Lindenfels is a town in southern Hesse, Germany and known as the “Pearl of the Odenwald”. In the middle of the town stand the ruins of the Lindenfels castle with a great view into the distance over the Weschnitz valley.
Reichelsheim is a community in Hesse, Germany. It is located in the middle Odenwald and was first mentioned in 1303. The Schloss Reichenberg (Richenburg Castle) was first mentioned in 1307 and was used as a private upperclass boys’ school from 1876 to 1924. Nowadays, it is a publicly accessible international meeting and conference centre with a palace café.
The Wartburg is situated near Eisenach (Thuringia) and was founded in 1068 by the count of Schauenburg. In 1207 the castle became the venue of the Sängerkrieg (Minstrels’ Contest) in which Minnesänger (Walther von der Vogelweide or Wolfram von Eschenbach) took part and was treated with poetic licence in Richard Wagner’s opera Tannhäuser.
From May 1521 until March 1522, Martin Luther stayed at the castle after his excommunication by Pope Leo X and translated the New Testament into German, the first translation into a modern language.
In 1817, about 450 students came together and called for German unity. This and similar events at Wartburg during the Revolutions of 1848 are considered seminal moments in the movement for German unification.
The Landgrafenhaus (romanesque palace) is the oldest building and contains the Sängersaal (Hall of the Minstrels), which is the setting for Richard Wagners Tannhäuser.
Dunnotar Castle is located on a rocky hill, about 3km south of Stonehaven, Scotland. Most of the buildings are largely of the 15th–16th centuries and the castle played an important role in the scottish history, because you can overlook the shipping lanes to northern Scotland.
Crathes Castle is a 16th century castle near Banchory in Aberdeenshire and served as the ancestral seat of the Burnetts of Leys until gifted to the National Trust for Scotland (1951). In the year 1323, the land was given as a gift to the Burnett of Leys family by King Robert the Bruce. The construction of the current tower house was begun in 1553 and finished 1596 by Alexander Burnett of Leys.
The original castle was built against the Vikings in the early 13th century and was recaptured, and then demolished, by three Royal Navy frigates in May 1719. Between 1919 and 1932 the castle was restored and in 1983 The Conchra Charitable Trust was formed by the Macrae family to care for the Castle.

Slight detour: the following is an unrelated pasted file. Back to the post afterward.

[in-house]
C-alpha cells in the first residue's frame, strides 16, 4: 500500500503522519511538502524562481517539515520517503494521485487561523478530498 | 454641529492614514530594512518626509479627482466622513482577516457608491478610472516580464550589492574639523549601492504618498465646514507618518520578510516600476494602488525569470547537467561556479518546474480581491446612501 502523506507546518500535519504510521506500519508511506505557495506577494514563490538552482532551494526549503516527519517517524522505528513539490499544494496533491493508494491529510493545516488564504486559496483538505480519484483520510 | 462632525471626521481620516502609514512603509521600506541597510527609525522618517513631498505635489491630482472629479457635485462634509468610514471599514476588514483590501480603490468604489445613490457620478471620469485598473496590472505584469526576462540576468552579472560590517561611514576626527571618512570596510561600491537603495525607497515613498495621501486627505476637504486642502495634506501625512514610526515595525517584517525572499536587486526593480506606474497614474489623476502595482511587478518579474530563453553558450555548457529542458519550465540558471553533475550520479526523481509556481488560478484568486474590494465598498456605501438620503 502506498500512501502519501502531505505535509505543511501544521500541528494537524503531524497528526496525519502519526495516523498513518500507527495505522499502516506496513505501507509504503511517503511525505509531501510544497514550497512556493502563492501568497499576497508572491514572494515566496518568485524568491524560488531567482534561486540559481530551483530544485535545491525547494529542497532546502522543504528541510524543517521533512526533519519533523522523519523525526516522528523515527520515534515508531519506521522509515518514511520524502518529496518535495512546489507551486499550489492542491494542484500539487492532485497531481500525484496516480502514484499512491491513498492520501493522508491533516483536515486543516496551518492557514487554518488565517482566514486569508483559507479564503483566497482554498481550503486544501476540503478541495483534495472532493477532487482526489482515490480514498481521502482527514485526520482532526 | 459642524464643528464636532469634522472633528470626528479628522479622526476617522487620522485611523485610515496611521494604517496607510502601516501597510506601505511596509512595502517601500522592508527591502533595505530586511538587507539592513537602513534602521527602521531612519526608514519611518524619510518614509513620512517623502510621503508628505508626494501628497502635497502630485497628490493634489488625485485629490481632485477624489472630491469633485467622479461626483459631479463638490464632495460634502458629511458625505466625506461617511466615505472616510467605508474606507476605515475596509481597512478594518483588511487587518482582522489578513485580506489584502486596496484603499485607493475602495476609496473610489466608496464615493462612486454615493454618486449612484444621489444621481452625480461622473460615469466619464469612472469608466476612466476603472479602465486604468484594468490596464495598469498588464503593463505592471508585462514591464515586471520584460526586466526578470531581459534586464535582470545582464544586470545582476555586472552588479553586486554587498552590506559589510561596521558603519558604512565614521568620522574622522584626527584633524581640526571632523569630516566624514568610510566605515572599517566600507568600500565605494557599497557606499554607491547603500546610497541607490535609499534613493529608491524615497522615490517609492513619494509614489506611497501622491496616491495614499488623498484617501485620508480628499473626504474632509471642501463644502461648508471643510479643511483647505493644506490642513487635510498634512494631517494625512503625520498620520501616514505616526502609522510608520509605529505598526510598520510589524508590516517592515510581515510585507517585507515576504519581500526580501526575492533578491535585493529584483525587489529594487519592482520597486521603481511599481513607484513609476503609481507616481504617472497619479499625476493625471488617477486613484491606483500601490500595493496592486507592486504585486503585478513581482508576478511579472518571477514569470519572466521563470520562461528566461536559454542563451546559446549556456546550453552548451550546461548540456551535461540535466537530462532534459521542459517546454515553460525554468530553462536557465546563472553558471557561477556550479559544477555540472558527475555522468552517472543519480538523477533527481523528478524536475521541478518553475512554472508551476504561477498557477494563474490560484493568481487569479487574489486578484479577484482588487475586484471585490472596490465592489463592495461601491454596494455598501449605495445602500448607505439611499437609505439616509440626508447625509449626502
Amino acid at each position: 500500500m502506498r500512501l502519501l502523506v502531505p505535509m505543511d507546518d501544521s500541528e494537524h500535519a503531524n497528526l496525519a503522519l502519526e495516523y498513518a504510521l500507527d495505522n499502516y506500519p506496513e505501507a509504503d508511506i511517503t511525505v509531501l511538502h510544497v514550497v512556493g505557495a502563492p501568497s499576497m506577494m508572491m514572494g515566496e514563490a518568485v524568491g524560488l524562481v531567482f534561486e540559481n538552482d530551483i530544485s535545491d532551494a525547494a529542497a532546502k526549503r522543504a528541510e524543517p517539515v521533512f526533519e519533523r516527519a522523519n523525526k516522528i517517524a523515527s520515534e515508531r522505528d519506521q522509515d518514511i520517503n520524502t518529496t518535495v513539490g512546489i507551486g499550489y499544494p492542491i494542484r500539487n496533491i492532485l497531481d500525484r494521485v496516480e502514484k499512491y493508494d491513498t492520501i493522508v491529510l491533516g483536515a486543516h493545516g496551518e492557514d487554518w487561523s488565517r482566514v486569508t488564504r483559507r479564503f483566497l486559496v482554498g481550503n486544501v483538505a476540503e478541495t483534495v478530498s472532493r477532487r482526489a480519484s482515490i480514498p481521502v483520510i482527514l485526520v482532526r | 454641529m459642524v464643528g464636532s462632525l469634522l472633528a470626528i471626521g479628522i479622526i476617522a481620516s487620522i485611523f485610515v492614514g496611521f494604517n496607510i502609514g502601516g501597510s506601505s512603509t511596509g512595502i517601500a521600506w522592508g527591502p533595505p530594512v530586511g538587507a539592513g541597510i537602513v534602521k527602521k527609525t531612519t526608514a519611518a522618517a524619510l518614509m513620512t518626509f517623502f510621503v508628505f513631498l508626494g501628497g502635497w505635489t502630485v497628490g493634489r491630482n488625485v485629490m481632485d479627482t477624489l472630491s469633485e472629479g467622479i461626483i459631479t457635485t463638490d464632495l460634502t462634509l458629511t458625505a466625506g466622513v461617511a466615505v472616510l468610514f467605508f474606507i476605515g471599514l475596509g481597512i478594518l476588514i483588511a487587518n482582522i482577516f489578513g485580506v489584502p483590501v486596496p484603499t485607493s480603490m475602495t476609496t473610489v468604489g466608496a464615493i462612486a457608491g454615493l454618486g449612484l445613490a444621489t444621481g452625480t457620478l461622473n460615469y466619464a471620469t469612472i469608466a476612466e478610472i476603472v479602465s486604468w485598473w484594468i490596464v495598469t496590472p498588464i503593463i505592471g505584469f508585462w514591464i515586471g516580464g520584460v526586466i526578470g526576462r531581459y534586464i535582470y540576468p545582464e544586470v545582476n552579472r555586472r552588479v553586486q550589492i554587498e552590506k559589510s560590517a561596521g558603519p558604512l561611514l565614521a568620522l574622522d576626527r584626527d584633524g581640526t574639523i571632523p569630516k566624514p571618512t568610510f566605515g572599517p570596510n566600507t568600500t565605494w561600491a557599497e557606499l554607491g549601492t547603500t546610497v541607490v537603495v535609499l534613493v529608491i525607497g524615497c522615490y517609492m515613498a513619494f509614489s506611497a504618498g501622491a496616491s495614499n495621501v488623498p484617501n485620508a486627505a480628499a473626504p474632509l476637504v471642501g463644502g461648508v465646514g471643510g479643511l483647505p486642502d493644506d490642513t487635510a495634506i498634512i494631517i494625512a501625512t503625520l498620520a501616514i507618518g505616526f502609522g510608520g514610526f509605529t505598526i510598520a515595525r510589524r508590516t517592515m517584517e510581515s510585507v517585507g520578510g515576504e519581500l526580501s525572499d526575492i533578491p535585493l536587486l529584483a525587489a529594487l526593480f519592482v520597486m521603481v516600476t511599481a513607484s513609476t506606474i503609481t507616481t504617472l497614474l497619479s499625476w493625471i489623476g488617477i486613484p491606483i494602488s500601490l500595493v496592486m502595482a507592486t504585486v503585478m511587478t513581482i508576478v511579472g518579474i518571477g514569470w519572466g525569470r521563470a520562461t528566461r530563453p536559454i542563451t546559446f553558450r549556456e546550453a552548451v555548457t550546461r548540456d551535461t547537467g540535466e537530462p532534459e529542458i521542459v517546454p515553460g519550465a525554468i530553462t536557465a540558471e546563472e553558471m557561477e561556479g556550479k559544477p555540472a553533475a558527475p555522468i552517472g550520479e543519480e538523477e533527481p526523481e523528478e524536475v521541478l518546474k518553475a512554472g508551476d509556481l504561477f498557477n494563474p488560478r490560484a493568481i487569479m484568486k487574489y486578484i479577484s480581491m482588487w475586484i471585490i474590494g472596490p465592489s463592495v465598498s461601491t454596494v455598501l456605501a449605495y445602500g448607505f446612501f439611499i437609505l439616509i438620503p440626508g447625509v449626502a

The island Eilean Donan is the home of the Clan Macrae and in 2001 the island had a population of one person…
… but I missed the Higlander the third time
The castle Frankenstein is situated about 5 km south of Darmstadt (Hesse) and was built in the year 1250. From the year 1363, the castle was splitted into two parts and owned by two different families of the Lords and knights of Frankenstein. During the 15th century the castle was “modernized” and expanded. In the 18th century the castle was falling into ruins and the two remaining towers are the historically inaccurate restorations from the 19th century.
The influence of the castle on the work of Mary Shelley (Gothic novel “Frankenstein”) aren’t grounded in facts, because she never visited the castle during her journey on the river Rhine.
Nowadays, American soldiers stationed in Darmstadt founded an annual Halloween festival at the castle. This event became one of the biggest Halloween festivals in Europe.
The pictures were taken in my hometown Eppstein. Eppstein is a town in Hesse (Germany), lies west of Frankfurt am Main and is at the edge of the Taunus mountains.
The ruins of the Eppstein castle were mentionend as “Ebbensten” in the year 1122 and were the home of the Lords of Eppstein, who ruled the territories of the Rhine Main area. The castle includes a museum with an old baroque altar and some books written by early travel writers who refer to Eppstein.
Now, the legend about the castle: The strong and handsome knight Eppo built the castle Eppstein and rescued the beautiful damsel Bertha from Bremthal from a giant. He slung the giant into a valley to death and took one of his ribs. You can see the rib above the castle gate (but it’s from a whale and not from a giant…)
This photo was taken on an early November morning about two miles (3 km) south of Stonehaven. Dunnottar Castle is a ruined fortress located upon a rocky headland and the surviving buildings are largely of the 15th – 16th centuries. The castle plaid an important role in the history of Scotland, because of the location: it overlooked the shipping lanes to northern Scotland and on the opposite it controlled land access to the coastal south.
In the present-day, the castle was the venue of the movie “Hamlet” with Mel Gibson and Glenn Close.